Remember how small the early Preludes were? It had been quite some time since I last saw one of these cars, so I was a bit startled by the diminutive dimensions of this example in a California self-serve yard. (Read More…)

By on April 13, 2012

Here’s a Junkyard Find that really takes me back. My dad bought a Bonneville new in 1979, and it seemed like a very nice car when I was 13 years old. A few years later, I borrowed the Bonneville to take my date to the high-school prom (in spite of this being the early 1980s, I did not wear a robin’s-egg-blue tuxedo, though now I wish I had), and I felt classier than Frank Sinatra in a brand-new ’61 Imperial. A few years after that, I was given the now-quite-worn-out Bonneville to make the drive between the San Francisco Bay Area and my new home in Southern California… and it crapped out every 100 yards while trying to climb the Grapevine. So, mixed feelings when I saw this very similar ’81 Bonneville Brougham in a Denver self-service yard. (Read More…)

By on February 9, 2012

We saw a fairly solid junked ’80 Celica coupe yesterday, and a good example of its liftback sibling was located in the same California self-service wrecking yard. It’s like a history lesson in Sporty Malaise Era Commuter Cars With Truck Engines! (Read More…)

By on September 8, 2011

I find a lot of AMC Eagles in Denver, both in and out of the junkyards, but almost all of them are wagons. During a recent junkyard visit, I spotted the first Spirit-based Eagle I’ve seen in a long time. (Read More…)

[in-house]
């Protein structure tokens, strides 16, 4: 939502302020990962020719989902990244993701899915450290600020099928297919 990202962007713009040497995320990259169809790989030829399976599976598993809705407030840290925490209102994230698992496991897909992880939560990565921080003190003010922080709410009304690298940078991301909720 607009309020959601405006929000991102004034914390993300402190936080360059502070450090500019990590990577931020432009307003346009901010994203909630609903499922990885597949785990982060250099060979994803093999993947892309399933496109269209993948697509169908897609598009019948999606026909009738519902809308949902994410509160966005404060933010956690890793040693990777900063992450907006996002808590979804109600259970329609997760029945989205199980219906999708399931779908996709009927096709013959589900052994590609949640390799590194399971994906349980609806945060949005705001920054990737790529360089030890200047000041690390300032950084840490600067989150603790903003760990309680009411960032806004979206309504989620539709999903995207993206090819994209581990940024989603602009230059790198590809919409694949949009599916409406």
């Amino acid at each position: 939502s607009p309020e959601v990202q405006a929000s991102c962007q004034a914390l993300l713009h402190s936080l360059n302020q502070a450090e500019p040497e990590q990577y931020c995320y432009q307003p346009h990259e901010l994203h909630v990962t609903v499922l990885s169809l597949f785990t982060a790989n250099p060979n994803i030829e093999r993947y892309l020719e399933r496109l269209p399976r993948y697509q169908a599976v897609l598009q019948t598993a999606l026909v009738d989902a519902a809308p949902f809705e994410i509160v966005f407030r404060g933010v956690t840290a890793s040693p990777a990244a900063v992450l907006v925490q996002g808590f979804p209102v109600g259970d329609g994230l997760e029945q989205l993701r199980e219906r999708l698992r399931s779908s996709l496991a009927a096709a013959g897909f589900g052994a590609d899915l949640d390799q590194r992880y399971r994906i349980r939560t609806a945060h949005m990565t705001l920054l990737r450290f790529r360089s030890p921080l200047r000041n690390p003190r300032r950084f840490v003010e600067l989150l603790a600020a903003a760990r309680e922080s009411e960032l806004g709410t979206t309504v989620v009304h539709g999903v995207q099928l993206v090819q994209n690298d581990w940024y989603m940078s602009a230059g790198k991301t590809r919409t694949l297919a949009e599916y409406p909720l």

By on July 14, 2011


When GM finally decided to muster its vast resources and engineering talent and build a front-wheel-drive compact car… well, things didn’t go so well. The sclerotic GM bureaucracy described a few years earlier by John DeLorean in On a Clear Day You Can See General Motors produced a car that looked like a fat Chevette, got its power— if that’s the word for it— from the rough-as-a-crab’s-backside Iron Duke pushrod four, and suffered from very public reliability problems from day one. GM sold quite a few Citations, but the “First Chevy of the 80s” is a rare find indeed today. Here’s one that I spotted in a Denver yard a few days ago. (Read More…)

By on July 6, 2011


Chrysler has used the LeBaron name on and off since the 1930s, and the prestige level of the LeBaron badge has been on a gradual downward spiral all along. Some may disagree with that assessment, however, depending on whether they judge the transition from the M (Dodge Diplomat) platform to the K platform in 1982 to have been a step up or a step down. I think the presence of a Slant Six under the hood disqualifies any vehicle from claiming luxury status, and that’s what we’ve got here. (Read More…)

By on June 30, 2011


The Mazda GLC, aka Familia aka 323 was once a fairly common sight on American roads, but just about all of the GLCs were hatchbacks. Here’s a rare sedan that was able to hang on for 30 years before being discarded. (Read More…)

By on March 3, 2011


Sales of the Gremlin-based AMC Spirit in the United States were pretty dismal, but perhaps that was just the result of the suits in Kenosha choosing the wrong ad agency. Let’s head south of the border to see how VAM, which built certain AMC models under license for the Mexican market, pitched the ’81 Rally AMX. (Read More…)